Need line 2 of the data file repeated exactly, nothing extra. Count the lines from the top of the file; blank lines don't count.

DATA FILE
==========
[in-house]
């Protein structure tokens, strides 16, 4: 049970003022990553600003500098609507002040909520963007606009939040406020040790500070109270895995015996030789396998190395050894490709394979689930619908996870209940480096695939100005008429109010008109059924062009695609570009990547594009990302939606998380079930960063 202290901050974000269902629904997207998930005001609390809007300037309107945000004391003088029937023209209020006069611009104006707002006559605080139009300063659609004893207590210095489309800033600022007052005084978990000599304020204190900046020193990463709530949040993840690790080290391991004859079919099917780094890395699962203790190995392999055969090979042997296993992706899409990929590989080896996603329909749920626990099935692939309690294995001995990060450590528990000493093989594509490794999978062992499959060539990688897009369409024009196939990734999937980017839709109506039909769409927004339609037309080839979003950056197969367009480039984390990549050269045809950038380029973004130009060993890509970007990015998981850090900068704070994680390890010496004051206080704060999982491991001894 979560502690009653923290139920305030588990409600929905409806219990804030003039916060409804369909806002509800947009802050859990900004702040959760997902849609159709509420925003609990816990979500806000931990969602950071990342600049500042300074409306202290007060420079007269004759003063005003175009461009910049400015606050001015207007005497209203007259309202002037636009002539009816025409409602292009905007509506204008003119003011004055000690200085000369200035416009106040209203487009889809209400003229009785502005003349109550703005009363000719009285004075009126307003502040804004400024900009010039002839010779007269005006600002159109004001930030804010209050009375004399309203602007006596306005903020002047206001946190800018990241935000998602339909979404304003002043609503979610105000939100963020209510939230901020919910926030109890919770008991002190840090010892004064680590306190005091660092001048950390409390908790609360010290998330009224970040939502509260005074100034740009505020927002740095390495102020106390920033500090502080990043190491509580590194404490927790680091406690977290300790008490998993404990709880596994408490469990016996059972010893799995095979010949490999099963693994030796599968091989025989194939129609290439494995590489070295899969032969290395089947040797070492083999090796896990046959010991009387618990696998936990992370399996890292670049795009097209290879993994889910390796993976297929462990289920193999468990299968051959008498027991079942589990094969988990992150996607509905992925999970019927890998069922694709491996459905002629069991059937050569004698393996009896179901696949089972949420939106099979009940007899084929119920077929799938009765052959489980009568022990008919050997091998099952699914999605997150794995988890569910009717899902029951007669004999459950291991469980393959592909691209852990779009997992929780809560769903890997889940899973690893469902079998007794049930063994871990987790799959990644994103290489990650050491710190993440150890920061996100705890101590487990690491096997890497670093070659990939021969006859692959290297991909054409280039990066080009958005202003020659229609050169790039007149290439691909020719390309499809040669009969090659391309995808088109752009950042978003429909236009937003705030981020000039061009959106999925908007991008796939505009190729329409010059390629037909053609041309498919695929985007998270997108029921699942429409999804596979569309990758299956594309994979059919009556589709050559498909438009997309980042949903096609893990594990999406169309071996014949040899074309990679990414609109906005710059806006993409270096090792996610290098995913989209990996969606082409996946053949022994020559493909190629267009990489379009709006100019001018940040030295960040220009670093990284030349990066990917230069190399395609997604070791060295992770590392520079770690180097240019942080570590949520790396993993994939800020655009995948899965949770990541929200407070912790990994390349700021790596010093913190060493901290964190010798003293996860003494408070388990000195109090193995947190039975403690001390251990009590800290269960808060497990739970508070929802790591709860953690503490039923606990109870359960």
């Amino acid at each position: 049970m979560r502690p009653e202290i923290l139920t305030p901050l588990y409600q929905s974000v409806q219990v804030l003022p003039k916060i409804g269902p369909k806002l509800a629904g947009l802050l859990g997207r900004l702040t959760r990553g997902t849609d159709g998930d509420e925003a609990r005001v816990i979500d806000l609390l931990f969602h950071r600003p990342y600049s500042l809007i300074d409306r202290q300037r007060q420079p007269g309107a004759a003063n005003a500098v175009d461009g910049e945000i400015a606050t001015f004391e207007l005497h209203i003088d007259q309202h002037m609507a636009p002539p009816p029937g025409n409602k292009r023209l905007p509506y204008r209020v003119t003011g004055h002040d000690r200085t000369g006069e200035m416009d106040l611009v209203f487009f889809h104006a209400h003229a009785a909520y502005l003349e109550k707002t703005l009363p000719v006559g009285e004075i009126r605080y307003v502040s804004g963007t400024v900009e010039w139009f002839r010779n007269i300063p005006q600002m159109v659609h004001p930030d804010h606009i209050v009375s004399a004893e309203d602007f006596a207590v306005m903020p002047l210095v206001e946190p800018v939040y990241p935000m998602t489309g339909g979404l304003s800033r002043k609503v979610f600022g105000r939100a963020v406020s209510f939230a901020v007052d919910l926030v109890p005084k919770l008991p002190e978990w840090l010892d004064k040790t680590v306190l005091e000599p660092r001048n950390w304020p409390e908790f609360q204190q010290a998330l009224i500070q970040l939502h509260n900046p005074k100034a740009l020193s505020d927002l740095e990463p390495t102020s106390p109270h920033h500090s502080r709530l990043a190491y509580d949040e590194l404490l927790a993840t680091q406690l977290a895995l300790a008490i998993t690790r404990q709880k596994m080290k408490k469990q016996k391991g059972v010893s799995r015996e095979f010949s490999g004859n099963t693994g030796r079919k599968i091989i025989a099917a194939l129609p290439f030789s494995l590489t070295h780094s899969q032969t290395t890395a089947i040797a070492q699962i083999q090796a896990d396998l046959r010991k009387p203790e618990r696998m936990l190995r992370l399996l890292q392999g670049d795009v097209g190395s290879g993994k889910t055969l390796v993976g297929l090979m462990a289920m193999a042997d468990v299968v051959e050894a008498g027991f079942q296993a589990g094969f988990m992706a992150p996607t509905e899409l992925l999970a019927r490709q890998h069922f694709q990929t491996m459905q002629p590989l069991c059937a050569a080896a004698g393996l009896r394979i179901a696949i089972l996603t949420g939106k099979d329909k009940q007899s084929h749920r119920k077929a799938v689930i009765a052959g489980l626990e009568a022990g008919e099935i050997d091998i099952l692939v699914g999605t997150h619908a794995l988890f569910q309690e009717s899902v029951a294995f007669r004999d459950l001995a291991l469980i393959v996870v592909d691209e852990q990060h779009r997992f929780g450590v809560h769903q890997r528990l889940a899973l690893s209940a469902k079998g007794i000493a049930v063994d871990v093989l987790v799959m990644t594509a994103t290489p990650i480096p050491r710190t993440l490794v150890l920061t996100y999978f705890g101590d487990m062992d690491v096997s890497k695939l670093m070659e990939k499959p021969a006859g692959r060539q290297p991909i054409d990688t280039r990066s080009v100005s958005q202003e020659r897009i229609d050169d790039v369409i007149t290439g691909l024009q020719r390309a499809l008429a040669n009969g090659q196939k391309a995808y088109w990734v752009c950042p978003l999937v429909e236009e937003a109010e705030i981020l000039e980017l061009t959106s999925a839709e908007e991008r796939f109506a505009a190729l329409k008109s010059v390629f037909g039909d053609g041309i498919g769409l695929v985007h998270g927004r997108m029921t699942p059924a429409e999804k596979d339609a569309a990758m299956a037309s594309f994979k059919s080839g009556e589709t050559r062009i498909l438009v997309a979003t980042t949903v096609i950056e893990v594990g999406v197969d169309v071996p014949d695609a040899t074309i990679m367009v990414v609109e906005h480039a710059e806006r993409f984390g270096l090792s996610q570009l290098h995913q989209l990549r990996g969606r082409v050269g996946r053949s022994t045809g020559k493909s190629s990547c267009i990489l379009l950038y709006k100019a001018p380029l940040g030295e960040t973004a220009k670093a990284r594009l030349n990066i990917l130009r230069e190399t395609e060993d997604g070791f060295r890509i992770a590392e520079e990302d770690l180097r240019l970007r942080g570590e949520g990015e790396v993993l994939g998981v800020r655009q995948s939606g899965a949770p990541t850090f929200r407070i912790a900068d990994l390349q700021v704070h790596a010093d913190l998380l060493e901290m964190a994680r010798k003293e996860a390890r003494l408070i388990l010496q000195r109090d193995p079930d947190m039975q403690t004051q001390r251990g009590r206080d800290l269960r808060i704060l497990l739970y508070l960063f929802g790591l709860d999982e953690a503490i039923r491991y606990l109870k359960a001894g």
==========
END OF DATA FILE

């Protein structure tokens, strides 16, 4: 049970003022990553600003500098609507002040909520963007606009939040406020040790500070109270895995015996030789396998190395050894490709394979689930619908996870209940480096695939100005008429109010008109059924062009695609570009990547594009990302939606998380079930960063 202290901050974000269902629904997207998930005001609390809007300037309107945000004391003088029937023209209020006069611009104006707002006559605080139009300063659609004893207590210095489309800033600022007052005084978990000599304020204190900046020193990463709530949040993840690790080290391991004859079919099917780094890395699962203790190995392999055969090979042997296993992706899409990929590989080896996603329909749920626990099935692939309690294995001995990060450590528990000493093989594509490794999978062992499959060539990688897009369409024009196939990734999937980017839709109506039909769409927004339609037309080839979003950056197969367009480039984390990549050269045809950038380029973004130009060993890509970007990015998981850090900068704070994680390890010496004051206080704060999982491991001894 979560502690009653923290139920305030588990409600929905409806219990804030003039916060409804369909806002509800947009802050859990900004702040959760997902849609159709509420925003609990816990979500806000931990969602950071990342600049500042300074409306202290007060420079007269004759003063005003175009461009910049400015606050001015207007005497209203007259309202002037636009002539009816025409409602292009905007509506204008003119003011004055000690200085000369200035416009106040209203487009889809209400003229009785502005003349109550703005009363000719009285004075009126307003502040804004400024900009010039002839010779007269005006600002159109004001930030804010209050009375004399309203602007006596306005903020002047206001946190800018990241935000998602339909979404304003002043609503979610105000939100963020209510939230901020919910926030109890919770008991002190840090010892004064680590306190005091660092001048950390409390908790609360010290998330009224970040939502509260005074100034740009505020927002740095390495102020106390920033500090502080990043190491509580590194404490927790680091406690977290300790008490998993404990709880596994408490469990016996059972010893799995095979010949490999099963693994030796599968091989025989194939129609290439494995590489070295899969032969290395089947040797070492083999090796896990046959010991009387618990696998936990992370399996890292670049795009097209290879993994889910390796993976297929462990289920193999468990299968051959008498027991079942589990094969988990992150996607509905992925999970019927890998069922694709491996459905002629069991059937050569004698393996009896179901696949089972949420939106099979009940007899084929119920077929799938009765052959489980009568022990008919050997091998099952699914999605997150794995988890569910009717899902029951007669004999459950291991469980393959592909691209852990779009997992929780809560769903890997889940899973690893469902079998007794049930063994871990987790799959990644994103290489990650050491710190993440150890920061996100705890101590487990690491096997890497670093070659990939021969006859692959290297991909054409280039990066080009958005202003020659229609050169790039007149290439691909020719390309499809040669009969090659391309995808088109752009950042978003429909236009937003705030981020000039061009959106999925908007991008796939505009190729329409010059390629037909053609041309498919695929985007998270997108029921699942429409999804596979569309990758299956594309994979059919009556589709050559498909438009997309980042949903096609893990594990999406169309071996014949040899074309990679990414609109906005710059806006993409270096090792996610290098995913989209990996969606082409996946053949022994020559493909190629267009990489379009709006100019001018940040030295960040220009670093990284030349990066990917230069190399395609997604070791060295992770590392520079770690180097240019942080570590949520790396993993994939800020655009995948899965949770990541929200407070912790990994390349700021790596010093913190060493901290964190010798003293996860003494408070388990000195109090193995947190039975403690001390251990009590800290269960808060497990739970508070929802790591709860953690503490039923606990109870359960």